In this blog post, the service providers at ALSO shine a bright light on the importance of life skills for young adults with disabilities. The achievement of these essential skills is a key factor in health, social inclusion, independent living, financial security, and overall quality of life. For all people, including those without disabilities, life skills are critical to functioning successfully in our daily lives.
From the moment we wake up in the morning, we use our life skills to meet our respective responsibilities, excel in our goals, take care of ourselves, and get along with others. Such skills encompass an amazingly wide variety of behaviors, thought processes, habits, and abilities. Although health, research, and human service professionals differ and overlap in their descriptions, below is a definition of basic life skills from the World Health Organization (WHO).
Psychosocial competencies and interpersonal skills that help people to do the following:
Psychosocial skills have also been categorized as:
The above essential life skills provide a solid foundation for successful independent living at home, school, work, and in the community. The value of life skills not only applies to people with developmental and intellectual disabilities, but to everyone!
Basic life skills open us up to personal growth opportunities that improve our present and future quality of life, including the following:
CHECK IT OUT: How high-quality transition planning helps people with intellectual and developmental disabilities achieve life goals.
People with disabilities routinely experience four types of barriers to greater community accessibility:
Our present society and infrastructure tend to cater more towards individuals without disabilities than those individuals with disabilities. The result is that persons with disabilities have yet an even steeper hill to climb in the journey towards greater independence and equal opportunity in the community. This is why service providers, advocacy groups, and educators must continue to push for additional support for life skills programs for youth with disabilities.
CHECK IT OUT: How the Melissa Riggio Higher Education Program prepares young adults with intellectual disabilities in self-advocacy, campus life, and career development.
When youth have the opportunity to practice and improve life skills, they are better equipped to exercise their rights to self-determination. According to the California State Council on Developmental Disabilities, self-determination has the following components:
CHECK IT OUT: Disability self-advocate Kaaren Londahl speaks about living an independent life.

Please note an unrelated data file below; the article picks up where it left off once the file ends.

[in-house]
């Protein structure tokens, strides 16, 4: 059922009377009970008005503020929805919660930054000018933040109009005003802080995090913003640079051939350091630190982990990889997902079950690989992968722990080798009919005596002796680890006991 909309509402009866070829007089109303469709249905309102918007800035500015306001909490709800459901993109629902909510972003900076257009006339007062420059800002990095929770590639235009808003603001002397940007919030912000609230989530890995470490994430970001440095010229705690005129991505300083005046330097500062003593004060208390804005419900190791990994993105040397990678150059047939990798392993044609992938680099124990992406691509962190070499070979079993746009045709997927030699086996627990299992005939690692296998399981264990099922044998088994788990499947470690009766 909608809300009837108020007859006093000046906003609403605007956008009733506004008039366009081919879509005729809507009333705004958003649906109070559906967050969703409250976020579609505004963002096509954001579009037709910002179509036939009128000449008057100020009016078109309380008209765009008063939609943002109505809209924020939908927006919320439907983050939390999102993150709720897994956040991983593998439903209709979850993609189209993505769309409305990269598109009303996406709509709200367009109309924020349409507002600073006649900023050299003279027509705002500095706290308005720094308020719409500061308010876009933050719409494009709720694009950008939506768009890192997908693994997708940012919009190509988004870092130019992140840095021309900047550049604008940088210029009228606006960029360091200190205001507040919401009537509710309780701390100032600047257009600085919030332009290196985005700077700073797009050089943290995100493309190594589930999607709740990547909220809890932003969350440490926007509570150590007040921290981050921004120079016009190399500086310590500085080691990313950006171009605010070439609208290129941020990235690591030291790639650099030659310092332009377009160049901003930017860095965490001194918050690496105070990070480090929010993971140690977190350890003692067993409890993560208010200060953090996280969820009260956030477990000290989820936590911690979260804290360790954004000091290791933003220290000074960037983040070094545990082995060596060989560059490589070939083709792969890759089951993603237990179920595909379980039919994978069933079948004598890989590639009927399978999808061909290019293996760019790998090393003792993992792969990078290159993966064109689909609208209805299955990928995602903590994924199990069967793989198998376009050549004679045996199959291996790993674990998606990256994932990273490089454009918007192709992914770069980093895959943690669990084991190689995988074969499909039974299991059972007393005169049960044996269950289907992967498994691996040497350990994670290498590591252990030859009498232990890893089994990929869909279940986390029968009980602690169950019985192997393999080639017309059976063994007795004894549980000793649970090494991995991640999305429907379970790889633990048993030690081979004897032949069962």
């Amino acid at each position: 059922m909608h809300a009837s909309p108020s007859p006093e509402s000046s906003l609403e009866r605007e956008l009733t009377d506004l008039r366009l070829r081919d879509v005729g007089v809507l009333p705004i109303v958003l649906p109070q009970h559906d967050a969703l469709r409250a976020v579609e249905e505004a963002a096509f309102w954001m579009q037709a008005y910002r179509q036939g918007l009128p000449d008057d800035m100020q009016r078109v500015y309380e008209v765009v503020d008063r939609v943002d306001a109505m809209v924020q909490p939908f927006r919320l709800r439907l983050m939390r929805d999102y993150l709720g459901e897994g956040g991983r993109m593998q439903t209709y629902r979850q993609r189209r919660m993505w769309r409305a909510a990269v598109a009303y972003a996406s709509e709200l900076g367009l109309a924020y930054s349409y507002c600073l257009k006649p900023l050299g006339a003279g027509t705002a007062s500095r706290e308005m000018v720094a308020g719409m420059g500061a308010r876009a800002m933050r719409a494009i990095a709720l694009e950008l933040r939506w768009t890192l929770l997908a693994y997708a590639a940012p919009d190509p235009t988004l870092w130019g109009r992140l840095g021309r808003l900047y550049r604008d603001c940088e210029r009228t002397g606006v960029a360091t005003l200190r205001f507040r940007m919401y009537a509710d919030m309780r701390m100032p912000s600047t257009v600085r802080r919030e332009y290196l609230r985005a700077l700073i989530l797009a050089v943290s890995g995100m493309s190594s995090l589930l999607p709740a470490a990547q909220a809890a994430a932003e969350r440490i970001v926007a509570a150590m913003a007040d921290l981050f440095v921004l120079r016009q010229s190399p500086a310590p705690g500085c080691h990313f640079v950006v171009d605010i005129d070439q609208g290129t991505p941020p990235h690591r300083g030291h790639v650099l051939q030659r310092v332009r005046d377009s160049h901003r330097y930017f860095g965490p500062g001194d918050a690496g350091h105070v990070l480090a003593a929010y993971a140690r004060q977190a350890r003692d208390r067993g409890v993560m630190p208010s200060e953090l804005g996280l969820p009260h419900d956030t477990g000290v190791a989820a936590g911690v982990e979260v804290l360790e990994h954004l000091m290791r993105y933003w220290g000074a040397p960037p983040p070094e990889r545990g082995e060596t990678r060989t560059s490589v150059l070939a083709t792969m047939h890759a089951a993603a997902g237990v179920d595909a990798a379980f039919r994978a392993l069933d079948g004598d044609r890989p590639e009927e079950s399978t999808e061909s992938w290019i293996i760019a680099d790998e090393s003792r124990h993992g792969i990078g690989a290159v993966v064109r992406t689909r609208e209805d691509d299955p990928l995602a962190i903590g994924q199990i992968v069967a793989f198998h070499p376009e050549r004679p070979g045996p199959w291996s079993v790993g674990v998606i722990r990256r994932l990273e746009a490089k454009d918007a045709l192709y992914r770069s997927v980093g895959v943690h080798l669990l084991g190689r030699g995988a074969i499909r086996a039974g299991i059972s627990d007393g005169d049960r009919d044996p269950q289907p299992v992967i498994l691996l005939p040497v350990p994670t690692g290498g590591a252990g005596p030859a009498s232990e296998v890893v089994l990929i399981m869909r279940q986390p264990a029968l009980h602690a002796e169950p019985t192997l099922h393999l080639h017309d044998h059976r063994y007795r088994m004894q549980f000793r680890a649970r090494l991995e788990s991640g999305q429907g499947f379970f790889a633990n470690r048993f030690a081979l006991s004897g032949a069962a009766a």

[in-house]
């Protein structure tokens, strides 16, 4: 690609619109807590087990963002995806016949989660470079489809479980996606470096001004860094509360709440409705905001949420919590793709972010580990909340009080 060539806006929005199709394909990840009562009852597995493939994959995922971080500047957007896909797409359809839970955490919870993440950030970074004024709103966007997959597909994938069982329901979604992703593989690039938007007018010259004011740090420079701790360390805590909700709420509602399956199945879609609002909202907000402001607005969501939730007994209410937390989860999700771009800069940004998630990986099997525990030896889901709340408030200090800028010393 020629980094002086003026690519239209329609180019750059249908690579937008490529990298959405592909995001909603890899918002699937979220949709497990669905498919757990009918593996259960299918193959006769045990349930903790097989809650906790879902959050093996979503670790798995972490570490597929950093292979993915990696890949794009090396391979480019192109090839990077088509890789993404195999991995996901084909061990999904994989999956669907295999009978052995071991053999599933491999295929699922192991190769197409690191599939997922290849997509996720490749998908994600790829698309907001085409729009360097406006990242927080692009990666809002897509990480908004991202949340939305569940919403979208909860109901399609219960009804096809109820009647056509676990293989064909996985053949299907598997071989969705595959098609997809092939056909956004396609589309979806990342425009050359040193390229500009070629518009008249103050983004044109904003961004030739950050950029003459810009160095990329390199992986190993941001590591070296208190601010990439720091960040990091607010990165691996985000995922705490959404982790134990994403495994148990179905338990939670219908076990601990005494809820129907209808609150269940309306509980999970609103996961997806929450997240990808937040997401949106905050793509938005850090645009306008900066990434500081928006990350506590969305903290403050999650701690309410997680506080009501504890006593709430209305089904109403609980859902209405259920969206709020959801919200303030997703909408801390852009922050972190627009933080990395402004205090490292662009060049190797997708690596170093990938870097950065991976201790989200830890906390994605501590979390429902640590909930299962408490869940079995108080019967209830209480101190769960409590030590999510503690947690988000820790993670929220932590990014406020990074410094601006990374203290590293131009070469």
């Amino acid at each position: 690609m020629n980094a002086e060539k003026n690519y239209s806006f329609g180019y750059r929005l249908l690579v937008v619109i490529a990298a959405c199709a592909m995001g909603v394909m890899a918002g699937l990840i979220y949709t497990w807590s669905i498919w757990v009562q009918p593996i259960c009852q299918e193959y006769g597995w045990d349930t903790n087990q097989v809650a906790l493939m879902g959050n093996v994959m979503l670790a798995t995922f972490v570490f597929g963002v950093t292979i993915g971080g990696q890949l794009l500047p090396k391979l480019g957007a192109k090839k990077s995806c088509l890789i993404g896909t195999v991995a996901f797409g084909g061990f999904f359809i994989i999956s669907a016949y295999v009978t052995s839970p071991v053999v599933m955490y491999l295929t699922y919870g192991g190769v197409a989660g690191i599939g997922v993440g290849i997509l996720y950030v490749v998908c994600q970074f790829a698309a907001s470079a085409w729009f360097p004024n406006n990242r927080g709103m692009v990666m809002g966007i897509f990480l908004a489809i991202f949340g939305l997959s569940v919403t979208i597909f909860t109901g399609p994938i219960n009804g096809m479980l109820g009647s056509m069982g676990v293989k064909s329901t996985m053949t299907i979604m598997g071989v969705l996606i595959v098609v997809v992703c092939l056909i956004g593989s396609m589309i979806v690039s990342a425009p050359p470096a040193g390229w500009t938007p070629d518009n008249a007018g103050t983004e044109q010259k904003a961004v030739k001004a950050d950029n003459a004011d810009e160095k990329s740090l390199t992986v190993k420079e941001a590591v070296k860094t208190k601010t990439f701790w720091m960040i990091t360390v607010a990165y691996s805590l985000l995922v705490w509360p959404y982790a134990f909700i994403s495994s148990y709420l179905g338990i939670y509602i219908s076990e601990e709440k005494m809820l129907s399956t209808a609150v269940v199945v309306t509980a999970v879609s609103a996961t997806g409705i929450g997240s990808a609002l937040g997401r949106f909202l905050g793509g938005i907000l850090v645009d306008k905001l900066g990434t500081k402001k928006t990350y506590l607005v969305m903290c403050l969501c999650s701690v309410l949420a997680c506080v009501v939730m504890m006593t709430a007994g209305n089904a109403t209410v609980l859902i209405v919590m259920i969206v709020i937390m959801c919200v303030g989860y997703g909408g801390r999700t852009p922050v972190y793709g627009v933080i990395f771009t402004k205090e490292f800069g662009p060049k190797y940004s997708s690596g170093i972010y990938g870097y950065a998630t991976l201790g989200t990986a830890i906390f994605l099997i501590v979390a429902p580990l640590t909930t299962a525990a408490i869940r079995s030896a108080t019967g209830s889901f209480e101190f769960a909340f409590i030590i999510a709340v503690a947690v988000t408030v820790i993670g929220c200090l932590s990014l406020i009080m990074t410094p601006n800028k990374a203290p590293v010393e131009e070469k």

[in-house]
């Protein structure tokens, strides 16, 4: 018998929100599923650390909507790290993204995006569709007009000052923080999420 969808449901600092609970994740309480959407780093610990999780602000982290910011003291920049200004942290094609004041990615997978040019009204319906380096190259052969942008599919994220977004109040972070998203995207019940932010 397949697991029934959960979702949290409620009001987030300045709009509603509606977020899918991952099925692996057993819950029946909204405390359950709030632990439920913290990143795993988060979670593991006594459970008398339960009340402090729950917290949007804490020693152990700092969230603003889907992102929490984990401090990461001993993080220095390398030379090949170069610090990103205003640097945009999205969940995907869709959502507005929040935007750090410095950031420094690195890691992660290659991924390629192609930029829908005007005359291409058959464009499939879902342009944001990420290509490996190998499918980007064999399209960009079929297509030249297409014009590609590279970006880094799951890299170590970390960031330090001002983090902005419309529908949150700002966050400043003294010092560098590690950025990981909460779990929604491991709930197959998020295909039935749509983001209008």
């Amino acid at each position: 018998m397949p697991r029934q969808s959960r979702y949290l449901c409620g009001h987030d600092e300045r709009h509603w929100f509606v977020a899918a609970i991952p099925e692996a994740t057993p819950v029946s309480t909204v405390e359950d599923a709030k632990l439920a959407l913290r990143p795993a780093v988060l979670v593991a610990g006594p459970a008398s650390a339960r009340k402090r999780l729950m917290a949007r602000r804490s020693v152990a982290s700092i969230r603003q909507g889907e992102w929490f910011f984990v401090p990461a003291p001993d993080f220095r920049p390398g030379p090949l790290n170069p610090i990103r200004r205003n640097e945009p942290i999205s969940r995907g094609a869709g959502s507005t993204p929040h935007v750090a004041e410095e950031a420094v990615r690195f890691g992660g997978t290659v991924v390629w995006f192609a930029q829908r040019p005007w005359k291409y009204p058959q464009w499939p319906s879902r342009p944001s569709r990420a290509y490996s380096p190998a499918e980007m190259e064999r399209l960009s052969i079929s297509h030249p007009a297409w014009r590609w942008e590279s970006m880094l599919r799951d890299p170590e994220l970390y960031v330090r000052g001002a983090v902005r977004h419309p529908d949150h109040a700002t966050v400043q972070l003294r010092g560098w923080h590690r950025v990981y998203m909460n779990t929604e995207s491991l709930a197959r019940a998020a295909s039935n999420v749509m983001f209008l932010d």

People can develop and improve their life skills no matter what their age. Whether you are living with a disability yourself or are providing support to someone you care about, these 6 tips are for you.
The Individuals with Disabilities Education Act (IDEA) mandates that each child receiving special education services have a written IEP. It is a collaborative process between a child’s parents/guardians, teachers, and support providers (such as mental health, physical, or occupational therapy). It also involves the young person with the disability if they are able to participate. The IEP must be completed annually and includes the following:
The IEP may be seen as the first formalized document that acknowledges the commitment the educational system has made to the student. As any young person grows and experiences the school years with his or her peers, there are many perfect opportunities to practice the very important life skills that we have been discussing. Here’s just a few examples:
Admittedly, we’ve made major strides since the very early days of deinstitutionalization, the closing of sheltered workshops, and desegregation of all people with disabilities. Still, we can truly work together to accomplish even more.
As a family member, friend, and community member, you have a major role in improving life skills for young adults with disabilities. Our loved ones with disabilities need all the help they can get in reaching the goal to “live in the community, just like anyone else.” To be an excellent role model, all you have to do is practice those life skills yourself…especially care, thoughtfulness, and empathy.
If you’re an employer, have you considered hiring someone with a disability? If you aren’t, have you thought about asking local businesses if they might be interested in hiring people with disabilities? Would you ever consider volunteering at the local high school? There are many ways to get involved and be an advocate for people with intellectual and developmental disabilities.
At ALSO, we are very proud to help the people we support improve the life skills that they need to function successfully in their communities. Our support services encourage the development of life skills and include individualized support plans (ISPs) so that every individual has measurable goals they can work towards. ISPs are an integral part to learning life skills for young adults, are unique to the individual, and may relate to both life skills at home and in the community.
Contact us any time to learn more about ALSO and how you can make an impact today.
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